AOPA opposes another pilot penalty bill
Yet another bill (H.R.3465) to severely penalize pilots for violating restricted airspace has hit Congress. This one, sponsored by House political party leaders Maryland Democrat Steny Hoyer and Missouri Republican Roy Blunt, would impose a fine of $10,000 to $100,000 for violating the Washington, D.C., flight-restricted zone (FRZ) around the Capitol and White House and a certificate suspension of two to five years. Violating the air defense identification zone (ADIZ) outside the FRZ would draw a $5,000 penalty. (The current limit if a civil penalty is assessed is $1,100.)
AOPA has strongly opposed excessive penalties, arguing that pilot education is the key to cutting down the number of incursions. Experience suggests that stricter penalties themselves don't increase pilot awareness.
"We're concerned about increasing the penalty versus solving the problem," Boyer told the Washington Post yesterday. "Don't we as pilots...or anyone in the public know that right after September 11, 2001, the president ordered that any aircraft could be shot down? Doesn't the ultimate penalty already exist?"
In fact, the Hoyer-Blunt bill does recognize AOPA's emphasis on education. The bill would require that pilots be trained in "the most efficient manner possible, including using internet based training, printed materials, flight review, or other flight training" on procedures for operating in the ADIZ, flight planning, and appropriate responses to airborne intercepts.
Of course, AOPA has already made those training materials available (see "AOPA resources to keep you out of restricted airspace").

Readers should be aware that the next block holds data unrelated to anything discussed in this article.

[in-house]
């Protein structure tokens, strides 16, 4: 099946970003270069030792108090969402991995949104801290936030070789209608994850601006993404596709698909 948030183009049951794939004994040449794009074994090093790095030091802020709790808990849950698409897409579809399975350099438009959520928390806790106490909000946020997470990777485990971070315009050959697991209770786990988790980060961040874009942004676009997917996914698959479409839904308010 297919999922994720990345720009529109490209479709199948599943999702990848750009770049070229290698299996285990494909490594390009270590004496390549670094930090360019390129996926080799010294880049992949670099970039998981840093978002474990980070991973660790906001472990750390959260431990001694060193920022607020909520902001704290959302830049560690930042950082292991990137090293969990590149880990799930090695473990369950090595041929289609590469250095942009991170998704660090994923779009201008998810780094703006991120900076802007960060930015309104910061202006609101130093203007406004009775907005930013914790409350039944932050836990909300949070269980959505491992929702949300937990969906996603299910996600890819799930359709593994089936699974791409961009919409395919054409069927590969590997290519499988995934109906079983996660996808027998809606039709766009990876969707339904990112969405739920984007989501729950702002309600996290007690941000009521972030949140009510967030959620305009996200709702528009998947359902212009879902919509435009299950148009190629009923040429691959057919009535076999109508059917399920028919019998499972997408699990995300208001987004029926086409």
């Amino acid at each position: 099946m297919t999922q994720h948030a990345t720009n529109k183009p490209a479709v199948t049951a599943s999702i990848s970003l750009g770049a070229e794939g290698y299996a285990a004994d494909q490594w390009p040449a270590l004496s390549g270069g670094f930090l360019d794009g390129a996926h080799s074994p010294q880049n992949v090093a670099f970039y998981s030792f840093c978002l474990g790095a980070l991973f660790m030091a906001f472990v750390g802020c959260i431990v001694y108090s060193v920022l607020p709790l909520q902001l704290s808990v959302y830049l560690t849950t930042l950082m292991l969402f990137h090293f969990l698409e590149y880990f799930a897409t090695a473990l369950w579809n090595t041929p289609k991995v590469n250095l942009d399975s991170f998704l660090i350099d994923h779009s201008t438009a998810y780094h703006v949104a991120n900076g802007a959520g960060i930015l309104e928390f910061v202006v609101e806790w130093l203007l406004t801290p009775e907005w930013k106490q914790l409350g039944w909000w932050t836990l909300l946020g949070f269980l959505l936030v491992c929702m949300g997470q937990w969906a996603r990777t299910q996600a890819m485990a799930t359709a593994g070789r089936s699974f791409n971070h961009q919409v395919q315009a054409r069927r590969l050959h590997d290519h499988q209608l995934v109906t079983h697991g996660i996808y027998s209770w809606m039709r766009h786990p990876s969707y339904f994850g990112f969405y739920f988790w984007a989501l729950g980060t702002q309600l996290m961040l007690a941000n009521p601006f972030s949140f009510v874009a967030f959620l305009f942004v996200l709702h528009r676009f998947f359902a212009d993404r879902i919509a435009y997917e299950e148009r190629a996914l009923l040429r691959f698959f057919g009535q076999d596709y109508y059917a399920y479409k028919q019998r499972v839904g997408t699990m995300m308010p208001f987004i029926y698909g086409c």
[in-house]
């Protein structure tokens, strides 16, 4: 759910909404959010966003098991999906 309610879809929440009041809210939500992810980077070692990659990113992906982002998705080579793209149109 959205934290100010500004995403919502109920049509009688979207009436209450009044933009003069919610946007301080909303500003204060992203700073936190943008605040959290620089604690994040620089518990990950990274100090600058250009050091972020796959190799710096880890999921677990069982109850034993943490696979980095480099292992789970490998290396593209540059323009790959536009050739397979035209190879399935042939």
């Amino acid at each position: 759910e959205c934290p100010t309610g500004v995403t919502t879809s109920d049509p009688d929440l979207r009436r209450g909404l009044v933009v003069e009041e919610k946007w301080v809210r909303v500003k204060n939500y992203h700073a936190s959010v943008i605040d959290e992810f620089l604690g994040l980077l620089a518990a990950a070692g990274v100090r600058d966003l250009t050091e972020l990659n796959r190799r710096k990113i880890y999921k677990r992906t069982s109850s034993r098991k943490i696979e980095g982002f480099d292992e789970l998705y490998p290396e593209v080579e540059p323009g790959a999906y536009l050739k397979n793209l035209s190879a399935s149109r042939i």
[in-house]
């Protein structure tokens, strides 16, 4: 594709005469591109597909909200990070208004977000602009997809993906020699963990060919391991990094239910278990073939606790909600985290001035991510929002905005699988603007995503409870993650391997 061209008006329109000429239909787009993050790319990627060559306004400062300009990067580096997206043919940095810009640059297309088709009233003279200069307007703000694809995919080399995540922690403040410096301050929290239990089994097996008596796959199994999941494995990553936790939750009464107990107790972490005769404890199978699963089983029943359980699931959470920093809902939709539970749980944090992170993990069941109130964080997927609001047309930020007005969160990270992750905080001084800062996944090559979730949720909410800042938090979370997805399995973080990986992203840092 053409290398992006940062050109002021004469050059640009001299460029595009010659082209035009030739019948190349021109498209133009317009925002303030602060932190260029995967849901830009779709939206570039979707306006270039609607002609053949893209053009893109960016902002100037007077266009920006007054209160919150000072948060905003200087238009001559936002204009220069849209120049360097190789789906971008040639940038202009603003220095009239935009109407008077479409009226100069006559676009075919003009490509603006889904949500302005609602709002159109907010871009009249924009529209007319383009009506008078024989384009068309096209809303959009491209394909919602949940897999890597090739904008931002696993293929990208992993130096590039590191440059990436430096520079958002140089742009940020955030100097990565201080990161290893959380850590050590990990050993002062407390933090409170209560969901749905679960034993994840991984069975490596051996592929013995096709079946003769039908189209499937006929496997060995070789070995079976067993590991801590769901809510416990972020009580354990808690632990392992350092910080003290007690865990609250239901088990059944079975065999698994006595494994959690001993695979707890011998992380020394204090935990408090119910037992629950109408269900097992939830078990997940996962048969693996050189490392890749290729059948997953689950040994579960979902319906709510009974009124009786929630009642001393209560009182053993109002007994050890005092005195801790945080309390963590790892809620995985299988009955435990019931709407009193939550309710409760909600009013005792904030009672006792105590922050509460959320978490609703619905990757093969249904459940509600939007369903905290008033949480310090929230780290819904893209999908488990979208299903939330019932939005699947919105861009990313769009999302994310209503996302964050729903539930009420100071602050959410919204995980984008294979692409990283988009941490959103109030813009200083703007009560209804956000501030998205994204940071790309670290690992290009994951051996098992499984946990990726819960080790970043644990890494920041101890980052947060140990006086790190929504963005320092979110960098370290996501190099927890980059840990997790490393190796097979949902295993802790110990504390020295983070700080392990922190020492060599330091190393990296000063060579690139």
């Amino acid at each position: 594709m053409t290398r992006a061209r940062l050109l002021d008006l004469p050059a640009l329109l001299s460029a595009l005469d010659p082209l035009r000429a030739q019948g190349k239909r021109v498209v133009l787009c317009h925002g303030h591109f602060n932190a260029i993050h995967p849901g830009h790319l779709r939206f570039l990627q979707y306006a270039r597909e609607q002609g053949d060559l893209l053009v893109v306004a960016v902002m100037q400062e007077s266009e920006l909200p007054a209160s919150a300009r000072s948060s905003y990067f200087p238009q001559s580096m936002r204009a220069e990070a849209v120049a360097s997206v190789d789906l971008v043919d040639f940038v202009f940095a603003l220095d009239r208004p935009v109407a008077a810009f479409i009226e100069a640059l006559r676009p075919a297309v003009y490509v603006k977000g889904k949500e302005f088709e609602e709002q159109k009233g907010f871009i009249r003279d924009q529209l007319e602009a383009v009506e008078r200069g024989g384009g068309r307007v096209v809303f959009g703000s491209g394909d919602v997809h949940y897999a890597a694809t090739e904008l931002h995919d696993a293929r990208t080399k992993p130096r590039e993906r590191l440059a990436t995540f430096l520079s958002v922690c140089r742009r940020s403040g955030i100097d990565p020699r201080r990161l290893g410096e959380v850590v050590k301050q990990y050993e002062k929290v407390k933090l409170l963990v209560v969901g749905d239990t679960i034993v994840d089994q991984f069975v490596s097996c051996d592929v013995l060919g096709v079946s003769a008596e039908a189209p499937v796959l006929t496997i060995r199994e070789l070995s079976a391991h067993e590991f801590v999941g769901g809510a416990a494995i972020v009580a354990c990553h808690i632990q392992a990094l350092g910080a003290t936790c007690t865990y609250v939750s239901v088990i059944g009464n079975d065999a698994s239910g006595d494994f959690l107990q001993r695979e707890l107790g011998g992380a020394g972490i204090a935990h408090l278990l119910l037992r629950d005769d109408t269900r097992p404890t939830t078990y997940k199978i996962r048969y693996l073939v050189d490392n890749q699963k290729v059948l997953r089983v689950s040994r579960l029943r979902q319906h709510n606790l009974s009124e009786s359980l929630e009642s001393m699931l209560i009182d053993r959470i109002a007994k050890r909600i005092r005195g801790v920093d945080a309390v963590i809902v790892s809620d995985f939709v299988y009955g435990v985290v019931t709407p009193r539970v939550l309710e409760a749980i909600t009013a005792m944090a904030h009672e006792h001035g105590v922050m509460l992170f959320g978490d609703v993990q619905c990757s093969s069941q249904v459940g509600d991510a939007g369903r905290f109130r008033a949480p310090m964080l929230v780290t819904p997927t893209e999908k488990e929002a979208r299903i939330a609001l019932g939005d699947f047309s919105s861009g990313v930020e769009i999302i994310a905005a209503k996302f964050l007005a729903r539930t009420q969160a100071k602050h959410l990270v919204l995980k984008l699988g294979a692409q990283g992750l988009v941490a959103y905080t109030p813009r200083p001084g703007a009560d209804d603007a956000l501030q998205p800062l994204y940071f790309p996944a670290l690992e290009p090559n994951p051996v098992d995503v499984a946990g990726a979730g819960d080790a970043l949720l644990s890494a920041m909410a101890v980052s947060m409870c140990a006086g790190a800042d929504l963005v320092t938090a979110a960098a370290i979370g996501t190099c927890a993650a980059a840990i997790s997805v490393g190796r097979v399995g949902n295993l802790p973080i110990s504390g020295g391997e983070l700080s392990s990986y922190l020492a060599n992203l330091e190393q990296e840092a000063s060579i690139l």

And the bill recognizes what has been a long-running problem for pilots the weakness of the notam system. The bill would direct the FAA to ensure that notams "regarding the national capital region airspace are issued in a timely manner and are easily accessible to all private pilots operating in the surrounding airspace."
AOPA will continue to lobby for education instead of unreasonable penalties even as Congress continues to react to recent evacuations of the Capitol caused by aircraft straying into the FRZ, the more than 3,400 incursions into the ADIZ, and 166 violations of the FRZ since January 2003.
"The message we're sending of course is that pilots of small planes ... need to be very, very careful when they fly in the Washington, D.C., area," Hoyer told the Washington Post. "This area will be increasingly dangerous to pilots.... The situation is a very, very dangerous one for those pilots and frankly for anyone on the ground if a plane is shot down." In addition to armed F-16 interceptors, the national capital region is ringed with Patriot missile batteries.
The House may consider the bill after the August recess.
July 27, 2005